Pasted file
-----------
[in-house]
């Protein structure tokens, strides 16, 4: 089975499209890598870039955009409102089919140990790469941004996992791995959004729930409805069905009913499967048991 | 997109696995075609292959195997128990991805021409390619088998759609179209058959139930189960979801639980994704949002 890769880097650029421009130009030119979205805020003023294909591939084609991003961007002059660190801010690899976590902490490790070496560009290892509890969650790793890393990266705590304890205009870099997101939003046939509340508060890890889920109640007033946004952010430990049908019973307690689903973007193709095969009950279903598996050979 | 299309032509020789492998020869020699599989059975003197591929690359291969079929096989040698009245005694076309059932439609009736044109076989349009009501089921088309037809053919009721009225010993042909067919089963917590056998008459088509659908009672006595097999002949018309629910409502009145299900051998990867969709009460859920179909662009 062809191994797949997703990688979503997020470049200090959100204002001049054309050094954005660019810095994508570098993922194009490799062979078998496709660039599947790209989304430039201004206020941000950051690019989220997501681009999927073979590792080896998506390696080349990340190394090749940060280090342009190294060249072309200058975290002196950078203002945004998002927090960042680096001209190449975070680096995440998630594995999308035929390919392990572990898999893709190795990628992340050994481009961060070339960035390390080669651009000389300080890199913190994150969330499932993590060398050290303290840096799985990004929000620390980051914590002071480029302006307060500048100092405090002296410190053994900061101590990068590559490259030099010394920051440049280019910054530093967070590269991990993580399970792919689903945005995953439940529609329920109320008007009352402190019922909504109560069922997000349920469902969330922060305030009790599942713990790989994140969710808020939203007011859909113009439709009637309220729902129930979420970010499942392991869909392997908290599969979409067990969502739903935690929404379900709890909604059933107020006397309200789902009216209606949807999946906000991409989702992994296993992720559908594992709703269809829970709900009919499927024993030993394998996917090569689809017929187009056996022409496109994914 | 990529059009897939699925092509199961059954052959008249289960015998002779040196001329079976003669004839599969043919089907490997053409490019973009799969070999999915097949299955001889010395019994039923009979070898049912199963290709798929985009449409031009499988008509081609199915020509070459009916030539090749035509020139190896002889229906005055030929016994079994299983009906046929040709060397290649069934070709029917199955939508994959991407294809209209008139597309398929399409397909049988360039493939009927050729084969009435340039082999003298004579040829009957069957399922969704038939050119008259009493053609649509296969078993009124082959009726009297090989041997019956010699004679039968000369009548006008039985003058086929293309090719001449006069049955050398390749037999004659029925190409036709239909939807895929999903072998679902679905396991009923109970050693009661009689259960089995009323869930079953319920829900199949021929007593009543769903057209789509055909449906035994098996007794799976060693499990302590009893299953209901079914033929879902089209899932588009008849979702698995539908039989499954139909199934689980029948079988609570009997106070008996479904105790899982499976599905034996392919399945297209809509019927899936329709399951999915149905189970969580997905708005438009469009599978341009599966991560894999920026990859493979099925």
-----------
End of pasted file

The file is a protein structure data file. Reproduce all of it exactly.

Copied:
[in-house]
């Protein structure tokens, strides 16, 4: 089975499209890598870039955009409102089919140990790469941004996992791995959004729930409805069905009913499967048991 | 997109696995075609292959195997128990991805021409390619088998759609179209058959139930189960979801639980994704949002 890769880097650029421009130009030119979205805020003023294909591939084609991003961007002059660190801010690899976590902490490790070496560009290892509890969650790793890393990266705590304890205009870099997101939003046939509340508060890890889920109640007033946004952010430990049908019973307690689903973007193709095969009950279903598996050979 | 299309032509020789492998020869020699599989059975003197591929690359291969079929096989040698009245005694076309059932439609009736044109076989349009009501089921088309037809053919009721009225010993042909067919089963917590056998008459088509659908009672006595097999002949018309629910409502009145299900051998990867969709009460859920179909662009 062809191994797949997703990688979503997020470049200090959100204002001049054309050094954005660019810095994508570098993922194009490799062979078998496709660039599947790209989304430039201004206020941000950051690019989220997501681009999927073979590792080896998506390696080349990340190394090749940060280090342009190294060249072309200058975290002196950078203002945004998002927090960042680096001209190449975070680096995440998630594995999308035929390919392990572990898999893709190795990628992340050994481009961060070339960035390390080669651009000389300080890199913190994150969330499932993590060398050290303290840096799985990004929000620390980051914590002071480029302006307060500048100092405090002296410190053994900061101590990068590559490259030099010394920051440049280019910054530093967070590269991990993580399970792919689903945005995953439940529609329920109320008007009352402190019922909504109560069922997000349920469902969330922060305030009790599942713990790989994140969710808020939203007011859909113009439709009637309220729902129930979420970010499942392991869909392997908290599969979409067990969502739903935690929404379900709890909604059933107020006397309200789902009216209606949807999946906000991409989702992994296993992720559908594992709703269809829970709900009919499927024993030993394998996917090569689809017929187009056996022409496109994914 | 990529059009897939699925092509199961059954052959008249289960015998002779040196001329079976003669004839599969043919089907490997053409490019973009799969070999999915097949299955001889010395019994039923009979070898049912199963290709798929985009449409031009499988008509081609199915020509070459009916030539090749035509020139190896002889229906005055030929016994079994299983009906046929040709060397290649069934070709029917199955939508994959991407294809209209008139597309398929399409397909049988360039493939009927050729084969009435340039082999003298004579040829009957069957399922969704038939050119008259009493053609649509296969078993009124082959009726009297090989041997019956010699004679039968000369009548006008039985003058086929293309090719001449006069049955050398390749037999004659029925190409036709239909939807895929999903072998679902679905396991009923109970050693009661009689259960089995009323869930079953319920829900199949021929007593009543769903057209789509055909449906035994098996007794799976060693499990302590009893299953209901079914033929879902089209899932588009008849979702698995539908039989499954139909199934689980029948079988609570009997106070008996479904105790899982499976599905034996392919399945297209809509019927899936329709399951999915149905189970969580997905708005438009469009599978341009599966991560894999920026990859493979099925």